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July 29, 2005

Doo-bah meets hip-hop

Daily Telegraph (UK):

Mention of the Swingle Singers evokes black-and-white memories of a cappella settings of JS Bach, refurbished with jazzy rhythms and nonsensical syllables like "doo" and "bah". It was a long time ago, but didn't Paris have something to do with it, with the singers kitted out in couture outfits from Balmain and Yves Saint Laurent? It's all true, although that original early '60s incarnation of the group is only a fraction of the story. The Swingle Singers are still in robust health, touring regularly across several continents, but they've grown accustomed to untangling garbled accounts of their own history.

"I'm constantly firing off emails to people who think we died in 1973, offering them tickets to our next gig," says Jes Sadler, the group's master of ceremonies and its very own human beatbox. "We get people coming up to us and accusing us of not being the Swingle Singers. I've spent seven years in the group, and this version is probably incarnation number four."

The current octet comprises two tenors, a couple of basses, a pair of altos and two sopranos. They're mostly British, the group having pulled up its Parisian roots in the mid-'70s when founding father Ward Swingle moved the operation to London, the exceptions being German bass Tobias Hug and Israeli alto Kineret Erez. While settings of Bach remain their signature sound, the repertoire now embraces movie themes, popular standards and classical pieces. Sadler claims that the Swingles have 150 pieces drummed into their memory banks, allowing them to tailor their performance to the occasion. Their average age is under 30, younger than many a road-weary rock band. "Yeah," says Sadler languidly. "We could probably out-drink them as well."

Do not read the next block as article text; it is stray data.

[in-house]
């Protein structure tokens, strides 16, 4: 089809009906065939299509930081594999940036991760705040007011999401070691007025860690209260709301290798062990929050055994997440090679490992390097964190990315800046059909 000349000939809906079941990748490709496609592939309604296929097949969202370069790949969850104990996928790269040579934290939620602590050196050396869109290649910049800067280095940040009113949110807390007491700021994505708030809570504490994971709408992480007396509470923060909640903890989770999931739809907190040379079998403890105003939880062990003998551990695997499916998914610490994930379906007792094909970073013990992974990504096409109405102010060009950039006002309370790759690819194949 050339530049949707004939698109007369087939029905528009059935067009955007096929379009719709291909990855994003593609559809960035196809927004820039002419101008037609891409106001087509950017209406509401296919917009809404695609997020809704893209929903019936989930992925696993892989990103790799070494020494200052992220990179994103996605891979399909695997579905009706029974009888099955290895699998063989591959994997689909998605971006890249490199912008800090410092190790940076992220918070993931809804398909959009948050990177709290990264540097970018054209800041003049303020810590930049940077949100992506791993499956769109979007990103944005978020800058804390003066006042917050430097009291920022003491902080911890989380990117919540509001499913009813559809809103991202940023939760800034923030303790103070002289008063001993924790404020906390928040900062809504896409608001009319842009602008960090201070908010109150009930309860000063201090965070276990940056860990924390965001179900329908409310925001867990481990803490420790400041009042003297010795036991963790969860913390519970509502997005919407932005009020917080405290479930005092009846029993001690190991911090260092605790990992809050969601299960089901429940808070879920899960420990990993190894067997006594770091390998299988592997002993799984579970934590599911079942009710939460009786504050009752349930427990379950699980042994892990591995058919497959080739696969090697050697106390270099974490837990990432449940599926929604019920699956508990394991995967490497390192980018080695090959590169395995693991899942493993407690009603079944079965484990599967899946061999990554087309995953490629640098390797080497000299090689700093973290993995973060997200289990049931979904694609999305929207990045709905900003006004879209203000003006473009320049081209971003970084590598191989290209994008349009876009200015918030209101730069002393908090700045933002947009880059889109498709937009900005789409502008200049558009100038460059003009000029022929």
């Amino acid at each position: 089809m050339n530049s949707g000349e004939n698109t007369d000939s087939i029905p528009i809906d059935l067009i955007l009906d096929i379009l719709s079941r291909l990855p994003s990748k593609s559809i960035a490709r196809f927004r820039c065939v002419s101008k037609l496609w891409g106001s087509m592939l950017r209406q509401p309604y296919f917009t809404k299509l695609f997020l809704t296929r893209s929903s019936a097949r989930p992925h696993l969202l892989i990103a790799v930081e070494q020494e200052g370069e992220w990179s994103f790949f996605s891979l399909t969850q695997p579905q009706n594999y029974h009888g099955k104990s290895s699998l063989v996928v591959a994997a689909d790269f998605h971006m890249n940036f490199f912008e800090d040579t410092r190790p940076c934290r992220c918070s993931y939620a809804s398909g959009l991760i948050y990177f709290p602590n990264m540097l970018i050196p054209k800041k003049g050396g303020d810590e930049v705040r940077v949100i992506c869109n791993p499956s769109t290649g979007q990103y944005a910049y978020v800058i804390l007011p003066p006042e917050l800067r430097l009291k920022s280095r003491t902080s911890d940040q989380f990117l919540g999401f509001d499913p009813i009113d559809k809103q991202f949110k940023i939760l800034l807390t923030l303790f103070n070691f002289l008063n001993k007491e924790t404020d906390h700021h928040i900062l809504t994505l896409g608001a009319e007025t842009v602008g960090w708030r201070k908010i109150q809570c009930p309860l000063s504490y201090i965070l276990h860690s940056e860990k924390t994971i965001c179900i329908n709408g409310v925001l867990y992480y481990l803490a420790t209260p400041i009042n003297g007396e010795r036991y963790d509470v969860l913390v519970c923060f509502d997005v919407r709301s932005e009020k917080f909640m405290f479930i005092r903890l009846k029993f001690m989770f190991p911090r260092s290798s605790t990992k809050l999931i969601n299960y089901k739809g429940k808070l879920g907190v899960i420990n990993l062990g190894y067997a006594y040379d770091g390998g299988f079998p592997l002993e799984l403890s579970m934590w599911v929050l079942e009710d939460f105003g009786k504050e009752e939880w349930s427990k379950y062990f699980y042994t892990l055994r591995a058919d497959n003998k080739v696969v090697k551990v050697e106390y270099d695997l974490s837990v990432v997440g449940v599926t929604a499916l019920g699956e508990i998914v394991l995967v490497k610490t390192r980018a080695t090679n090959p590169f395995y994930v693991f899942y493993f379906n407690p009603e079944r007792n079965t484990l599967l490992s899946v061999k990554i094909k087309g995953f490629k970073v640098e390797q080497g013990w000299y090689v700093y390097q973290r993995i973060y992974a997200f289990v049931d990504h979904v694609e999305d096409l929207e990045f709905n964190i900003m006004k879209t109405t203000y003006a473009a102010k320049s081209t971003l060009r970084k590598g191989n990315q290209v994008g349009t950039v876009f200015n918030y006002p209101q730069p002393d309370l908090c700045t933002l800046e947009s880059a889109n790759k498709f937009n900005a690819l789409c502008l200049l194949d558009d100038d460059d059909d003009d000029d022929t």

On the day we meet, the group are in St Albans, where, as part of the town's international organ festival, they're wheeling out a bespoke programme "where we contrast Swingles arrangements with the cathedral organ". There's plenty of Bach, alongside some Vivaldi and Albinoni's Adagio. Bach's organ fugue in E minor has been refitted with a light, skipping beat, hustled along by Sadler's sputtering hi-hat noises. Several audience members are convinced they're using backing tapes, but Sadler announces that every sound is made by the human voice.

"Either Toby or I do quite a bit of beatboxing now," he explains. "It's a new take on the idea of combining a classical approach with a more modern attitude. We use hip-hop rather than jazz. It's nice, it's fun." And it apparently meets with the approval of Ward Swingle, who's now in his late seventies but continues to take a close interest in the group that carries his name. Indeed, he invented the genre of "Swingle Singing", which the group frequently teach in day-long classes. "We'll demonstrate to other ensembles how we use a microphone, how we do scat, how we arrange an instrumental piece for voices," Sadler explains.

Swingle's book, Swingle Singing, traces the story back to the author's studies in Paris with concert pianist Walter Gieseking in the late '50s. The Alabama-born Swingle earned some spare cash as a session singer and sang with Blossom Dearie's group, the Blue Stars, before forming the Double Six, who sang arrangements of pieces by Quincy Jones, Gerry Mulligan and a youthful Michel Legrand. Legrand moved to Hollywood to write movie soundtracks, but his sister Christiane, another veteran of the two previous groups, became the stand-out voice in Swingle's new project, the Swingle Singers.

Their experiments with selections from Bach's Well-Tempered Clavier earnt them a recording contract with Philips, for whom they recorded a string of bestselling albums. However, the thorny question of whether it was Ward Swingle or Jacques Loussier who first put the bop in baroque has never been resolved. "Jacques and Ward have had a small issue about this over the decades," chuckles Sadler. "They're getting on a bit, so they need to sort it out pretty soon."

The Swingle influence insinuates itself into the unlikeliest places. Paul Weller says the Swingles influenced his Style Council project, composer Luciano Berio called them "an integral part of the history of music of the last 30 years", and Jarvis Cocker recruited them to sing on his theme for the revived TV series Randall & Hopkirk (Deceased). Earlier this year, Jem's hit single They sampled the Swingles' recording of Bach's Prelude in F minor.

"When the Swingle Singers started they invented something new, and it's something we still carry with us now," says Sadler. "I think that's probably what has sustained the group."

Posted by acapnews at July 29, 2005 9:36 PM